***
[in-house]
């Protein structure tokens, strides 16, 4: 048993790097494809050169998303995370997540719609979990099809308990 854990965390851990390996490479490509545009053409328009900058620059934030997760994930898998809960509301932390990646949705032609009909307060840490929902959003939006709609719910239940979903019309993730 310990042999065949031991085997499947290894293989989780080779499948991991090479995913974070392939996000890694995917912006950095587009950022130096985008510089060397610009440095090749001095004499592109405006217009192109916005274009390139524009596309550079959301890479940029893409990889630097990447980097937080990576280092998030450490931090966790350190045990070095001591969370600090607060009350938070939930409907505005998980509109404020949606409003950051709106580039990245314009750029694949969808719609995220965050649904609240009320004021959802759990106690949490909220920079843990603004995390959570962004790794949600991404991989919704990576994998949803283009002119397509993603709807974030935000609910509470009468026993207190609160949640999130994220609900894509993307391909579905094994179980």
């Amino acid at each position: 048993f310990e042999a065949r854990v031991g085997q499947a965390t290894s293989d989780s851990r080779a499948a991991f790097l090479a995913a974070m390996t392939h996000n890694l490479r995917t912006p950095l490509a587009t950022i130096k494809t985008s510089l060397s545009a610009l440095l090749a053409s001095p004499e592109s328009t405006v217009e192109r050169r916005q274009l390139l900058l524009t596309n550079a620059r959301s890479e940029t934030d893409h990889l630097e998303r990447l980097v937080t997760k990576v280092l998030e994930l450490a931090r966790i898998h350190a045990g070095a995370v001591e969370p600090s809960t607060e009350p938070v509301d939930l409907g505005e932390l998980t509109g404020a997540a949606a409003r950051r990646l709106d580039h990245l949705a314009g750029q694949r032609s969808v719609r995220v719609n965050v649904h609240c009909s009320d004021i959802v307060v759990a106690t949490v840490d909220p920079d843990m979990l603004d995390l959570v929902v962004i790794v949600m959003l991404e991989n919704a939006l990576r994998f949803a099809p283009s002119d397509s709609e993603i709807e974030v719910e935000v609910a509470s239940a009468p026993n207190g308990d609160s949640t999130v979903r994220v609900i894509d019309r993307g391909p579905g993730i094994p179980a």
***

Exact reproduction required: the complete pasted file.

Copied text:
[in-house]
């Protein structure tokens, strides 16, 4: 048993790097494809050169998303995370997540719609979990099809308990 854990965390851990390996490479490509545009053409328009900058620059934030997760994930898998809960509301932390990646949705032609009909307060840490929902959003939006709609719910239940979903019309993730 310990042999065949031991085997499947290894293989989780080779499948991991090479995913974070392939996000890694995917912006950095587009950022130096985008510089060397610009440095090749001095004499592109405006217009192109916005274009390139524009596309550079959301890479940029893409990889630097990447980097937080990576280092998030450490931090966790350190045990070095001591969370600090607060009350938070939930409907505005998980509109404020949606409003950051709106580039990245314009750029694949969808719609995220965050649904609240009320004021959802759990106690949490909220920079843990603004995390959570962004790794949600991404991989919704990576994998949803283009002119397509993603709807974030935000609910509470009468026993207190609160949640999130994220609900894509993307391909579905094994179980």
């Amino acid at each position: 048993f310990e042999a065949r854990v031991g085997q499947a965390t290894s293989d989780s851990r080779a499948a991991f790097l090479a995913a974070m390996t392939h996000n890694l490479r995917t912006p950095l490509a587009t950022i130096k494809t985008s510089l060397s545009a610009l440095l090749a053409s001095p004499e592109s328009t405006v217009e192109r050169r916005q274009l390139l900058l524009t596309n550079a620059r959301s890479e940029t934030d893409h990889l630097e998303r990447l980097v937080t997760k990576v280092l998030e994930l450490a931090r966790i898998h350190a045990g070095a995370v001591e969370p600090s809960t607060e009350p938070v509301d939930l409907g505005e932390l998980t509109g404020a997540a949606a409003r950051r990646l709106d580039h990245l949705a314009g750029q694949r032609s969808v719609r995220v719609n965050v649904h609240c009909s009320d004021i959802v307060v759990a106690t949490v840490d909220p920079d843990m979990l603004d995390l959570v929902v962004i790794v949600m959003l991404e991989n919704a939006l990576r994998f949803a099809p283009s002119d397509s709609e993603i709807e974030v719910e935000v609910a509470s239940a009468p026993n207190g308990d609160s949640t999130v979903r994220v609900i894509d019309r993307g391909p579905g993730i094994p179980a």